Meredith M. Doellman, Scott P. Egan, Gregory J. Ragland, Peter J. Meyers, Glen R. Hood, Thomas H.Q. Powell, Peter Lazorchak, Daniel A. Hahn, Stewart H. Berlocher, Patrik Nosil, Jeff L. Feder, Jeffrey L. Feder & Thomas H. Q. Powell
Taxa harboring high levels of standing variation may be more likely to adapt to rapid environmental shifts and experience ecological speciation. Here, we characterize geographic and host-related differentiation for 10,241 single nucleotide polymorphisms in Rhagoletis pomonella fruit flies to infer if standing genetic variation in adult eclosion time in the ancestral hawthorn (Crataegus spp.)-infesting host race, as opposed to new mutations, contributed substantially to its recent shift to earlier fruiting apple (Malus domestica). Allele frequency...

Data from: Rates of genomic divergence in humans, chimpanzees and their lice

Kevin P. Johnson, Julie M. Allen, Brett P. Olds, Lawrence Mugisha, David L. Reed, Ken N. Paige & Barry R. Pittendrigh
The rate of DNA mutation and divergence is highly variable across the tree of life. However, the reasons underlying this variation are not well understood. Comparing the rates of genetic changes between hosts and parasite lineages that diverged at the same time is one way to begin to understand differences in genetic mutation and substitution rates. Such studies have indicated that the rate of genetic divergence in parasites is often faster than that of their...

Data from: Theoretical models of the influence of genomic architecture on the dynamics of speciation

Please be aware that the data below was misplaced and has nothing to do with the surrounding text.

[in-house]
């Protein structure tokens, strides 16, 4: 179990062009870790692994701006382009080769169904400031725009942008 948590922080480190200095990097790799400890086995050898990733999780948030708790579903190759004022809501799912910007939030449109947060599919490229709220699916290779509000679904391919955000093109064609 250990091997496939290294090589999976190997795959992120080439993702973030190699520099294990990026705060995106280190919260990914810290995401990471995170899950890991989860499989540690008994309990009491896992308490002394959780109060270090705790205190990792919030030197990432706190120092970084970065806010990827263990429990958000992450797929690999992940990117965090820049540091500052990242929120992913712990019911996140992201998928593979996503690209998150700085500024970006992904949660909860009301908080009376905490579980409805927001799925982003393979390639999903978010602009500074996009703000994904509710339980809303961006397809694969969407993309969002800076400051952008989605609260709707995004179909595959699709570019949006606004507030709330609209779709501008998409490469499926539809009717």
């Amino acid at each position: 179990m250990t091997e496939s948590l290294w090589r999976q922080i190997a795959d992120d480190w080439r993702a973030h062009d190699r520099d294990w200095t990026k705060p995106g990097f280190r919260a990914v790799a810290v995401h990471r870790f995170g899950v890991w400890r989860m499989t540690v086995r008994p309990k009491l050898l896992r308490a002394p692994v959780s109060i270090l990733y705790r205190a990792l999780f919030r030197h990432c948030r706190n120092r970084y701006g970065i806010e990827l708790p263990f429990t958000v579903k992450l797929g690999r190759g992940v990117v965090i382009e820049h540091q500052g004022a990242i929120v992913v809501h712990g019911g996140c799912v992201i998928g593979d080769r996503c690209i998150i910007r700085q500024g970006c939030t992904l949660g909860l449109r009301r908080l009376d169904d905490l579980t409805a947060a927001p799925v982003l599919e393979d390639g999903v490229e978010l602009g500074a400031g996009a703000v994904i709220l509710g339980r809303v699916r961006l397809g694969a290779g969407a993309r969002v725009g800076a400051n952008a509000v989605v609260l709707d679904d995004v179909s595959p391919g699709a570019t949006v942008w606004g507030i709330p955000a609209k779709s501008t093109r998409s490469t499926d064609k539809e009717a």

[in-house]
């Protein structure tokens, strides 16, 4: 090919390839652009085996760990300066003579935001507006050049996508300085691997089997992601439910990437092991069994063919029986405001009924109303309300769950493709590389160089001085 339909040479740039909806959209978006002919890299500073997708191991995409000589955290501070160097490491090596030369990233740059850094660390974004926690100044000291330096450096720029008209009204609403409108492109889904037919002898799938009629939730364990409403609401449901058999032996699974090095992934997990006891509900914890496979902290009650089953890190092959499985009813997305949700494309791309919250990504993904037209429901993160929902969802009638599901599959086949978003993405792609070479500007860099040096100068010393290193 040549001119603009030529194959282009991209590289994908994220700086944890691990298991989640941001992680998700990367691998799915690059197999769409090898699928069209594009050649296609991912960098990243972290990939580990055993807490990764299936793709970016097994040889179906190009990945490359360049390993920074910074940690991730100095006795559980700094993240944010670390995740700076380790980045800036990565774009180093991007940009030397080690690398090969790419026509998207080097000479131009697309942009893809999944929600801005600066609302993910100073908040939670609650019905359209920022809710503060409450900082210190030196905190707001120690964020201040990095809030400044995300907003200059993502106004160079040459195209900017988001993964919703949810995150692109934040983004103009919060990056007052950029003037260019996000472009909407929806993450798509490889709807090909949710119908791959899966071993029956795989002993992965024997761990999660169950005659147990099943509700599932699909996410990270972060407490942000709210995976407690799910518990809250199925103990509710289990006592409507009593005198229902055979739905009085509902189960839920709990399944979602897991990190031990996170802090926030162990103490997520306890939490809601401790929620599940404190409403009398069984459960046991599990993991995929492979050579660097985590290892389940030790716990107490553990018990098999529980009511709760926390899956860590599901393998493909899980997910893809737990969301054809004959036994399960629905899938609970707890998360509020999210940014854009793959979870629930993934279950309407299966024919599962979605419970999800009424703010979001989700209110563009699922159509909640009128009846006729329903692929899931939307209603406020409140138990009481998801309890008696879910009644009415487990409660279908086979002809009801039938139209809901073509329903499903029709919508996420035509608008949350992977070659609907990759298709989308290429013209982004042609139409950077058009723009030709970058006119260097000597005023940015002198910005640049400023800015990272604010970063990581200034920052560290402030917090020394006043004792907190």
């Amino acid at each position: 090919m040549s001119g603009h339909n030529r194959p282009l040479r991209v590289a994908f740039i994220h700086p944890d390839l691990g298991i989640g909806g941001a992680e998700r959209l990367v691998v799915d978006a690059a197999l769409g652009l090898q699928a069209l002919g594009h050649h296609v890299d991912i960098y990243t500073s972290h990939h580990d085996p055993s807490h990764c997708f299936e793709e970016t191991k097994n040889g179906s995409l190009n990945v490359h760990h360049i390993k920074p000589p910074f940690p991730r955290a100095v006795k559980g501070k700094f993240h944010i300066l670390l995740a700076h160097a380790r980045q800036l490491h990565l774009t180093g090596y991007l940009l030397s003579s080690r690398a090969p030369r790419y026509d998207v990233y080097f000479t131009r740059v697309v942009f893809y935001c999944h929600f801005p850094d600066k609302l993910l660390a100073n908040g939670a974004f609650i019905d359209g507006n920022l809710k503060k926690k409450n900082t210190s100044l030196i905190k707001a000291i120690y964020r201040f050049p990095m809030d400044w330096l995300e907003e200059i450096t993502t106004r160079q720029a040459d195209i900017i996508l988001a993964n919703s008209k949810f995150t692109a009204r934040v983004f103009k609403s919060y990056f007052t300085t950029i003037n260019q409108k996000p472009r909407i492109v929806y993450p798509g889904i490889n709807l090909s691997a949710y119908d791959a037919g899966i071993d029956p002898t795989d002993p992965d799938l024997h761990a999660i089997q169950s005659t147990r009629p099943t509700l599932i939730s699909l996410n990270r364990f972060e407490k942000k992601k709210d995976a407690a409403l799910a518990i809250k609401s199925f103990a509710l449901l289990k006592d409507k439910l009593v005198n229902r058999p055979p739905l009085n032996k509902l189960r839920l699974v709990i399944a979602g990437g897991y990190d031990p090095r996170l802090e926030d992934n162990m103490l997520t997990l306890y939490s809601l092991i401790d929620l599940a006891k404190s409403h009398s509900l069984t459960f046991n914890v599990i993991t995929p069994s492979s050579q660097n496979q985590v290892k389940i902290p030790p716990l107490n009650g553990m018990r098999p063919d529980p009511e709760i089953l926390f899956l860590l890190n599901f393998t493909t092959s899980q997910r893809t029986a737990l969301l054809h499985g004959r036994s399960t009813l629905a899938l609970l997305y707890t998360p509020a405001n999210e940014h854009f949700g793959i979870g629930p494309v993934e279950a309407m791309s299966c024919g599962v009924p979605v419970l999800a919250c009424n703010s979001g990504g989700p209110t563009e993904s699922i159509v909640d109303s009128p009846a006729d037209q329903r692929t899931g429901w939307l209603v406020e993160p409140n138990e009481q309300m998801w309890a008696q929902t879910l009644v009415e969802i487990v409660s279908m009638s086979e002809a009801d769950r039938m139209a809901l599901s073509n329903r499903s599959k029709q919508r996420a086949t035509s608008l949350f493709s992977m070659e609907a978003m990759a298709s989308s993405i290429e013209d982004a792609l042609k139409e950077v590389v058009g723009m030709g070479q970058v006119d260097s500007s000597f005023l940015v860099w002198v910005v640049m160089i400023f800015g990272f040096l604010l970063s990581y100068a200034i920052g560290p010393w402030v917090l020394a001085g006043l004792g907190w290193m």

Samuel M. Flaxman, Aaron C. Wacholder, Jeffrey L. Feder & Patrik Nosil
A long-standing problem in evolutionary biology has been determining whether and how gradual, incremental changes at the gene level can account for rapid speciation and bursts of adaptive radiation. Using genome-scale computer simulations, we extend previous theory showing how gradual adaptive change can generate nonlinear population transitions, resulting in the rapid formation of new, reproductively isolated species. We show that these transitions occur via a mechanism rooted in a basic property of biological heredity: the...

Data from: Group living and male dispersal predict the core gut microbiome in wild baboons

Laura E. Grieneisen, Josh Livermore, Susan Alberts, Jenny Tung & Elizabeth A. Archie
The mammalian gut microbiome plays a profound role in the physiology, metabolism, and overall health of its host. However, biologists have only a nascent understanding of the forces that drive inter-individual heterogeneity in gut microbial composition, especially the role of host social environment. Here we used 178 samples from 78 wild yellow baboons (Papio cynocephalus) living in two social groups to test how host social context, including group living, social interactions within groups, and transfer...

Data from: Environmental context and contaminant biotransport by Pacific salmon interact to mediate the bioaccumulation of contaminants by stream-resident fish

Brandon S. Gerig, Dominic T. Chaloner, David J. Janetski, Ashley H. Moerke, Richard R. Rediske, James P. O'Keefe, Dilkushi A. De Alwis Pitts & Gary A. Lamberti
1.The extent to which environmental context mediates the bioaccumulation of biotransported contaminants by stream-resident organisms is poorly understood. For example, it is unclear the extent to which contaminant type, instream characteristics, or resident fish identity interact to influence the uptake of contaminants deposited by Pacific salmon (Oncorhynchus spp.) during their spawning runs. 2.To address this uncertainty, we sampled four stream-resident fish species from 13 watersheds of the Laurentian Great Lakes in locations with and without...

Registration Year

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  • 2012

Resource Types

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  • Notre Dame University
  • University of Notre Dame
  • University of Sheffield
  • Rice University
  • Utah State University
  • Duke University
  • University of Florida
  • Princeton University
  • University of Nevada Reno
  • University of Colorado Boulder